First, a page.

The Graduate School of Biomedical Sciences at the Icahn School of Medicine at Mount Sinai Held a Rousing Master’s Commencement Ceremony on June 21
For the 220 graduates who had started—and completed—their academic studies entirely during the COVID-19 pandemic, this was an especially joyful in-person celebration that honored much more than degrees. This is the Class 2022—a highly diverse group of students who displayed fortitude, resilience, and altruism as they worked together to achieve their career goals and to serve the Mount Sinai community.
Eric J. Nestler, MD, PhD, Dean for Academic Affairs and Chief Scientific Officer for Icahn Mount Sinai, greeted the students and guests, saying that two words come to mind when he thinks of this class—grit and optimism. “Grit expresses the idea that a crucial component of success is a person’s ability to pick a goal and stick with it,” said Dr. Nestler. And, optimism “is especially poignant for today’s graduation because each of your master’s degrees…imbue you with the ability to make the world better.”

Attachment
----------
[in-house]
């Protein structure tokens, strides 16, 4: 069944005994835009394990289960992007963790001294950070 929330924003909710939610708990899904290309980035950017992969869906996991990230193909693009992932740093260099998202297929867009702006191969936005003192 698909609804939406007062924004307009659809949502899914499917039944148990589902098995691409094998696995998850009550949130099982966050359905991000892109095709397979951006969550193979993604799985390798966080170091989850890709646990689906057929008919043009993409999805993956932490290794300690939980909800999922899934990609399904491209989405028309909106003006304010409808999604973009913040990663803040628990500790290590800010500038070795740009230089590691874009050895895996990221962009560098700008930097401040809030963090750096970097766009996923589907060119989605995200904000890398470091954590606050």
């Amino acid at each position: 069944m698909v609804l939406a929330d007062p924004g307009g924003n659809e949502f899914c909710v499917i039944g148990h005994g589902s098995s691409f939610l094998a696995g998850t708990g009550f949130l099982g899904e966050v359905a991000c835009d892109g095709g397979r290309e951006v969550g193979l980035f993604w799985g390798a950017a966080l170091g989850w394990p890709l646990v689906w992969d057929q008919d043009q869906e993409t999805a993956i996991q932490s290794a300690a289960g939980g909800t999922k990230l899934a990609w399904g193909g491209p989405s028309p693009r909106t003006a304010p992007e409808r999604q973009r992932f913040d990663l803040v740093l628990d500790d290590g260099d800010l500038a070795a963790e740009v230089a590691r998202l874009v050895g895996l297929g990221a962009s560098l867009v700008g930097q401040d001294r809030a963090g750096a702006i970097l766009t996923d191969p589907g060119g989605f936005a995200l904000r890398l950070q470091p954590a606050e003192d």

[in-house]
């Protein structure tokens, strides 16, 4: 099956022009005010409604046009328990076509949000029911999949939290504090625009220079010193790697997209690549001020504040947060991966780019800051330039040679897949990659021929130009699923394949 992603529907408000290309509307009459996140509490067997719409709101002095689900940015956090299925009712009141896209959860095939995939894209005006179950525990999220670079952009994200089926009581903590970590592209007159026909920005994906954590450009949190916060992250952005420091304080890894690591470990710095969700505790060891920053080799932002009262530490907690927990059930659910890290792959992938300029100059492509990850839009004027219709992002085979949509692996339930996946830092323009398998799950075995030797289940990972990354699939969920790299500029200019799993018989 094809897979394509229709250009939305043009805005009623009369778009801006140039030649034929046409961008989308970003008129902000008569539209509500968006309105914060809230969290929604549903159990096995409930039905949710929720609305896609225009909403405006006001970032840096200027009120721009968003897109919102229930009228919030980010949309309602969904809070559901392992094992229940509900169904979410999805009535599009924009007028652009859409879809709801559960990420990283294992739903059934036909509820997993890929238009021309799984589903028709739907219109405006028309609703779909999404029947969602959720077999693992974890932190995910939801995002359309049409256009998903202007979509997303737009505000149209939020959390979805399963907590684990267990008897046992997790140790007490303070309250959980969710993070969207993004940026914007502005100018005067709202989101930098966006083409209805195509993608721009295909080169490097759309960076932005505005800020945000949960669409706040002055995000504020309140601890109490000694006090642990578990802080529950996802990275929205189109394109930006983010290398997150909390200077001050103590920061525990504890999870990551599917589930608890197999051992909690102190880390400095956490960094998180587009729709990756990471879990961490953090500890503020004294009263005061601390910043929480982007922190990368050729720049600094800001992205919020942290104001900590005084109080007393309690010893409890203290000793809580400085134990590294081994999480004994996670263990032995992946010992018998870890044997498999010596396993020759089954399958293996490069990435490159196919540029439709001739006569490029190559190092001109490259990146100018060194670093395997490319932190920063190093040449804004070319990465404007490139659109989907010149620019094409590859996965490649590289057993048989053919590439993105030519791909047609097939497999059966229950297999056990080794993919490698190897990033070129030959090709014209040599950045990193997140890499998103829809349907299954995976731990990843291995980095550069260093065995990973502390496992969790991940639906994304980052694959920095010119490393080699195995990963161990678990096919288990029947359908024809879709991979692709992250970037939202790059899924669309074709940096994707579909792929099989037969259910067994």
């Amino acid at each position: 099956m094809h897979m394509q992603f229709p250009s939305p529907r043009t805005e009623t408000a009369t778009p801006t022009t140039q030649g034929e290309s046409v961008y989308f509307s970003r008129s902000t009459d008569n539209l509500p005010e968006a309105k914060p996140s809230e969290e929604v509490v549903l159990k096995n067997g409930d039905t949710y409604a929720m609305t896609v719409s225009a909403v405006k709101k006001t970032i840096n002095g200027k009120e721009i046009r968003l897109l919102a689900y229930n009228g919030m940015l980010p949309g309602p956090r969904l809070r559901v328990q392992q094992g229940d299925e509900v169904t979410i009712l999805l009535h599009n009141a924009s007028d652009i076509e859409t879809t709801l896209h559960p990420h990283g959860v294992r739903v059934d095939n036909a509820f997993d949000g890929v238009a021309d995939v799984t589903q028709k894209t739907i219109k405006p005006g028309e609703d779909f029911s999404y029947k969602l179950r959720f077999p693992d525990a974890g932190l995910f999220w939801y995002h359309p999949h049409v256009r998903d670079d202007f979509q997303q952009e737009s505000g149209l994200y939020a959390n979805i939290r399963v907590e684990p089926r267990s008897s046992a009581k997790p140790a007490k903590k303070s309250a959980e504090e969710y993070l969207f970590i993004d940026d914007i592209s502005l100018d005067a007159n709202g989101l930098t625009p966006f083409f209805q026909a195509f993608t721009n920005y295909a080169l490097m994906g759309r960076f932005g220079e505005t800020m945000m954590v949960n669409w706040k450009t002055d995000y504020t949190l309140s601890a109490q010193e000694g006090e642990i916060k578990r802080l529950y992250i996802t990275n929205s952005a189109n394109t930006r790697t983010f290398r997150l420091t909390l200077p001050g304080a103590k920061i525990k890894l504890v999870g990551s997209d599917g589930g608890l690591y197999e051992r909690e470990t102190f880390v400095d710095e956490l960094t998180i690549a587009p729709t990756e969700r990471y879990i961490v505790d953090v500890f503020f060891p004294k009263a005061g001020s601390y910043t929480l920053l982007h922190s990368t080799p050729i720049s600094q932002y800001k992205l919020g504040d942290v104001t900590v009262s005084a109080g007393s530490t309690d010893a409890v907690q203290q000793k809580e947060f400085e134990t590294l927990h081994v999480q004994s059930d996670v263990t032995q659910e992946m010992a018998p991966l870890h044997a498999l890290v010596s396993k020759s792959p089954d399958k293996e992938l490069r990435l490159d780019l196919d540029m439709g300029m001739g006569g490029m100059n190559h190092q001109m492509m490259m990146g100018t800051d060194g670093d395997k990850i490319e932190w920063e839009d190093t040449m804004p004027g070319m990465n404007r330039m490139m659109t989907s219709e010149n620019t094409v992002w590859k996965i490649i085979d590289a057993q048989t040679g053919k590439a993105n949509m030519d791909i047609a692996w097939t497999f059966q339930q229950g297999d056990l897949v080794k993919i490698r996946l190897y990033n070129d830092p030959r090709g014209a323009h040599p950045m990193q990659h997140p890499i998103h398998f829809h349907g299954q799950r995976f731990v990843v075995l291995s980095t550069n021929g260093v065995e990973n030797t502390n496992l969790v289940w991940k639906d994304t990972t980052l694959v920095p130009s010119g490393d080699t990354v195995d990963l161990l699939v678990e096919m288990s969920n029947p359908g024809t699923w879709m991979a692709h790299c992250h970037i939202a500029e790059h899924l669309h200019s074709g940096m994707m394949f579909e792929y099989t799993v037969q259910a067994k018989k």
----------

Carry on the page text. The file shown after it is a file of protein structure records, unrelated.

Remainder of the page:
Marta Filizola, PhD, Dean of the Graduate School of Biomedical Sciences, told graduates: “You will be applying your new skills across biomedical and clinical research, data science, genetic counseling, public health, epidemiology, health administration, and health care leadership. We’ve worked together to prepare you to meet some of the greatest challenges these fields have ever faced, and we know you are ready for them.”
The Commencement address was presented by Torian Easterling, MD, MPH, the first Deputy Commissioner and Chief Equity Officer for the New York City Department of Health and Mental Hygiene who was appointed at the height of the pandemic in 2020. Dr. Easterling also received an honorary Doctor of Humane Letters degree for a career committed to combatting longstanding complex public health disparities that include violence, maternal health outcomes, and chronic disease.
Dr. Easterling received his Master of Public Health degree from Mount Sinai in 2012 and passionately addressed the graduates. “When I’m asked to describe the work I do, I can answer in one word—change, and the work of change comes in three main forms: changing minds, changing lives, and changing society.” He asked each graduate to join “in solidarity, resolving to change the systems that imprison far too many of us, and by never settling for good intentions.”
There are 220 graduates from the following nine programs: Master of Science in Biomedical Data Science (7); Master of Science in Biostatistics (5); Master of Health Administration (29); Master of Science in Health Care Delivery Leadership (11); Master of Science in Clinical Research (23); Master of Science in Biomedical Science (61); Master of Public Health (62); Master of Science in Genetic Counseling (12); and Master of Science in Epidemiology (10), which graduated its first class.